Here Comes the Cavalry: WWII Horses in 1/72 Scale – Part 1

Although cavalry charges were virtually a thing of the past by the start of WWII, the horse continued to be used extensively for transportation of materiel, artillery and, of course, troops. It is estimated that Germany and the Soviet Union employed 2.75 and 3.5 million horses, respectively, during the war.

Given these significant numbers, it is quite surprising that so few 1/72 WWII cavalry sets have been produced – about six, by my count – plus some odds and ends. I’ll attempt to present each set, one at a time, during the next few weeks.

We’ll start with what is probably the best set that includes horses produced thus far – the Revell 02515 German Artillery set.  

Revell 02515 German Artillery of WWII

First, here’s a photo of the unpainted figures from Plastic Soldier Review (PSR), the fabulous 1/72 scale plastic soldier website. I note that the set came with seven other figures firing the artillery, but I did not photograph them as this post focuses on those with horses.

02515, 1/72, Artillery, Cavalry, German, Horses, Revell, Soldiers
Photo used with permission from Plastic Soldier Review.

This first photo is of the set as it was intended, with six horses pulling the limber, which in turn pulls the 10.5 cm le FH 18 Light Field Howitzer.  

02515, 1/72, Artillery, Cavalry, German, Horses, Revell, Soldiers

PSR described this set as follows:

“Revell have consistently shown that they are the masters at producing artillery sets, regardless of era, and this one does them proud once again. The Revell trademark quality runs right through these pieces, with good detail, excellent realism and almost no flash. The mounted figures could even be of some use portraying German cavalry. . . . [This is] an outstanding set which is well loved and rightly so.”

In fact, as PSR suggests and as many collectors have concluded, I found the set more satisfying with the three mounted soldiers as cavalry separated from the limber. I do realize that it’s unlikely that the two horses alone could pull such a heavy load but the mounted figures are so beautifully sculpted that it’s a shame not to have them as stand-alones.

02515, 1/72, Artillery, Cavalry, German, Horses, Revell, Soldiers

Note that while I removed the bases from the horses, Revell engineering is so precise that the horses stand without any problem. They’re a joy.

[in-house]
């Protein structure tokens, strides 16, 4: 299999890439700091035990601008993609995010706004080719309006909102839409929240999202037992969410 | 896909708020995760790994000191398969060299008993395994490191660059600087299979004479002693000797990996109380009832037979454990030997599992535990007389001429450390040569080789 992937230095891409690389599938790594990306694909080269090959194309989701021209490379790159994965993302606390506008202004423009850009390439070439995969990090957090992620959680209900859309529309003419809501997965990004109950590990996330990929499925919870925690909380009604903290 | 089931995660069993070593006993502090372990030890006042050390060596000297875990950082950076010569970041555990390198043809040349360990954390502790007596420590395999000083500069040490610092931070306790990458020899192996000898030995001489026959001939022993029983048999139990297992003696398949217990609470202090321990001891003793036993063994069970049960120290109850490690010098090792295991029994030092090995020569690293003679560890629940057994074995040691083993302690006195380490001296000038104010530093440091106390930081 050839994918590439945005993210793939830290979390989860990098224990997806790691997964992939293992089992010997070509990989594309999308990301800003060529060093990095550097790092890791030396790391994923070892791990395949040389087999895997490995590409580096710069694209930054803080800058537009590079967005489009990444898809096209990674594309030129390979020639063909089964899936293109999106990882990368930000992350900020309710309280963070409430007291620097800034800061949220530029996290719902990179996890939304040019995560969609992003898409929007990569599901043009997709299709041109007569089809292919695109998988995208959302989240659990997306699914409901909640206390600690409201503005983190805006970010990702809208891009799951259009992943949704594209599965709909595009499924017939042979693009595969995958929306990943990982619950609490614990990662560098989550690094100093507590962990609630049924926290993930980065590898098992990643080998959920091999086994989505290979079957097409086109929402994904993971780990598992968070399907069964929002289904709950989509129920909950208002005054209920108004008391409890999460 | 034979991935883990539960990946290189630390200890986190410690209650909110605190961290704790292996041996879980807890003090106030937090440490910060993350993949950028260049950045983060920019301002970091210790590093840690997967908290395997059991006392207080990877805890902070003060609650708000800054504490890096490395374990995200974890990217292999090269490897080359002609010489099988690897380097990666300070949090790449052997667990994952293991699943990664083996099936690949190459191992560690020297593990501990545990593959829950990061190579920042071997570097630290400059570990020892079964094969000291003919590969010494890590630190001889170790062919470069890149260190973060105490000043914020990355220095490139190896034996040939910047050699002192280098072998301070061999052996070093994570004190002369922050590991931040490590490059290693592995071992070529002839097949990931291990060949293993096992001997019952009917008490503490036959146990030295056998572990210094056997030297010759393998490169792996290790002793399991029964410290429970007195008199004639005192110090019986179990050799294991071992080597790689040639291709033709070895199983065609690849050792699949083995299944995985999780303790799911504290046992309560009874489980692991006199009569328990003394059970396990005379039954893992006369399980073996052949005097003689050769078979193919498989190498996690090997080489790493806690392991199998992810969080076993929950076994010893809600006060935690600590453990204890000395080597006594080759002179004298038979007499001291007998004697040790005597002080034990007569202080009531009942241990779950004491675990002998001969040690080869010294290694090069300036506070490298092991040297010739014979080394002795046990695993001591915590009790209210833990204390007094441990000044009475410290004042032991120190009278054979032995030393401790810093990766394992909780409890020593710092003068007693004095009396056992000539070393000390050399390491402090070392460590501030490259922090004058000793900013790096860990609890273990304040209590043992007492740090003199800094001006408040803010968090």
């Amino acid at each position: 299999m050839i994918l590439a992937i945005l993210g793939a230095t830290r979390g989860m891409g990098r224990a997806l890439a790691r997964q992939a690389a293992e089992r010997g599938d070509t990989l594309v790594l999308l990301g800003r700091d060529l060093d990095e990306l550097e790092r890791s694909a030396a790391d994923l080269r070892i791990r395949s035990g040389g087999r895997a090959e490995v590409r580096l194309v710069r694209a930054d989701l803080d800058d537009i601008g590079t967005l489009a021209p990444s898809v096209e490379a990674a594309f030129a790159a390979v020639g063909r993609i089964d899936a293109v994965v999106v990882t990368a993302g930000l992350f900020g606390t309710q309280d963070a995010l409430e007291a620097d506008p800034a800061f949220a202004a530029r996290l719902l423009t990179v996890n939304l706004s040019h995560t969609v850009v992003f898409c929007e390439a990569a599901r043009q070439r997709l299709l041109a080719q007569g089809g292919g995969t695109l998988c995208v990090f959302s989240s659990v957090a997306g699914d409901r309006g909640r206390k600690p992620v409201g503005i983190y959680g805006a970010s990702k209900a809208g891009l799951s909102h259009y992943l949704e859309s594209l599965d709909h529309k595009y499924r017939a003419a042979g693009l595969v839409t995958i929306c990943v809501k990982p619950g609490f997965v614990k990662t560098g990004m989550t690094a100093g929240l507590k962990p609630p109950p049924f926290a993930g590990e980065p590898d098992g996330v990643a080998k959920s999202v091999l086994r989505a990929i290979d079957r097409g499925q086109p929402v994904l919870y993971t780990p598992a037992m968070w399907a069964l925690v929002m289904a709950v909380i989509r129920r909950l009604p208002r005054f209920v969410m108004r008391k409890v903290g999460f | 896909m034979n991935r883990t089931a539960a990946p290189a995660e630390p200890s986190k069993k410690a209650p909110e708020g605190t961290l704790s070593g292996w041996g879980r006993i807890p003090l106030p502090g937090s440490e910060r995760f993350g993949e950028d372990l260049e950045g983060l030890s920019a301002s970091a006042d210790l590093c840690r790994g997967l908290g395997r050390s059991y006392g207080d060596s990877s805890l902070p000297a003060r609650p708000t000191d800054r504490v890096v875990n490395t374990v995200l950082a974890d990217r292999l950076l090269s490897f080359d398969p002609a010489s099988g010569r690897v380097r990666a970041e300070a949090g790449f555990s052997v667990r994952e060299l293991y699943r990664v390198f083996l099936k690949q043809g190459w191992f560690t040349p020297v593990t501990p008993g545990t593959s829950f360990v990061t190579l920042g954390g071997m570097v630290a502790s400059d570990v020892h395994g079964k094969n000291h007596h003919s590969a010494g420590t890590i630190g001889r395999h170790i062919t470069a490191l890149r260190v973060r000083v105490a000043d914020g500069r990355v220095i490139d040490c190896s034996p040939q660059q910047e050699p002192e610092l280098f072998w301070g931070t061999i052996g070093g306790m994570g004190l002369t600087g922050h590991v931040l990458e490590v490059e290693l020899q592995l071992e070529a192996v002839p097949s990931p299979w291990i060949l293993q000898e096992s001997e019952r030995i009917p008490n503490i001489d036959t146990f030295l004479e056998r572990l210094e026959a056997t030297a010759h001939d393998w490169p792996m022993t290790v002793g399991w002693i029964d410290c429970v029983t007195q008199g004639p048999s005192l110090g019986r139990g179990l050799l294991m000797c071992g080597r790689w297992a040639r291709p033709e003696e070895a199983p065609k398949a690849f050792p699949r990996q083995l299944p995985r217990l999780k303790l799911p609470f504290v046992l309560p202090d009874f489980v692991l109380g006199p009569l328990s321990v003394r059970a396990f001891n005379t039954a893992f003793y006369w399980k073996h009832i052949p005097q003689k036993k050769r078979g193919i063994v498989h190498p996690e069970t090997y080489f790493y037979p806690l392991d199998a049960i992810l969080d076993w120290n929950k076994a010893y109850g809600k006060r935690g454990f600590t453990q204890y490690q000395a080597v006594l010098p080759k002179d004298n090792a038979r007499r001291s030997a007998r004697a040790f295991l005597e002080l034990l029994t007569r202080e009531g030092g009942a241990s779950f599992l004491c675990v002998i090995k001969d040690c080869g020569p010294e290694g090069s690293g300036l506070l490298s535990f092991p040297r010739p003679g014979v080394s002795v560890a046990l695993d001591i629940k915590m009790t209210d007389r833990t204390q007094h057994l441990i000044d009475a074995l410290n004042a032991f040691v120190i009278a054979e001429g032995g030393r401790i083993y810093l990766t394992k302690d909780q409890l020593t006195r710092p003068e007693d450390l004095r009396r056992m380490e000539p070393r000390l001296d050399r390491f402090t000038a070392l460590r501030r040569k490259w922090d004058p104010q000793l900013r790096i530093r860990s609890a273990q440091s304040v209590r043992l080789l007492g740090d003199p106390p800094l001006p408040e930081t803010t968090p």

02515, 1/72, Artillery, Cavalry, German, Horses, Revell, Soldiers02515, 1/72, Artillery, Cavalry, German, Horses, Revell, SoldiersI should point out that the set came with two guns, one with the trails closed for hitching to the limber, and one with the trails open ready for action. As mentioned, I also note that the set actually comes with seven other figures engaged in the act of firing the Howitzer. I may do a post on the five 10.5 cm le FH 18 Light Field Howitzers that I have in 1/72 and may display them at that time. For those interested, the fawn came from the Merten 2410 set.  

02515, 1/72, Artillery, Cavalry, German, Horses, Revell, Soldiers

02515, 1/72, Artillery, Cavalry, German, Horses, Revell, Soldiers

I hope some of you found this interesting. I intend to present the Waterloo 025 WWII German Cavalry set in Part 2.

    • Hi William,

      Thank you for visiting the website. These particular figures are made of neither styrene nor the “rubbery-waxy stuff,” as you aptly call it. Instead, they’re made of some other plastic that takes paint much better than the rubbery stuff but not as well as hard styrene.

      You should be aware, however, that new primers specially for plastic are now available. They seem to bond to the plastic to provide a “canvas” where you can then paint. In addition, acrylic paints work very well on plastic and do not crack, like enamels. Finally, sealers are available to help protect your hard work.

      I hope this helps.



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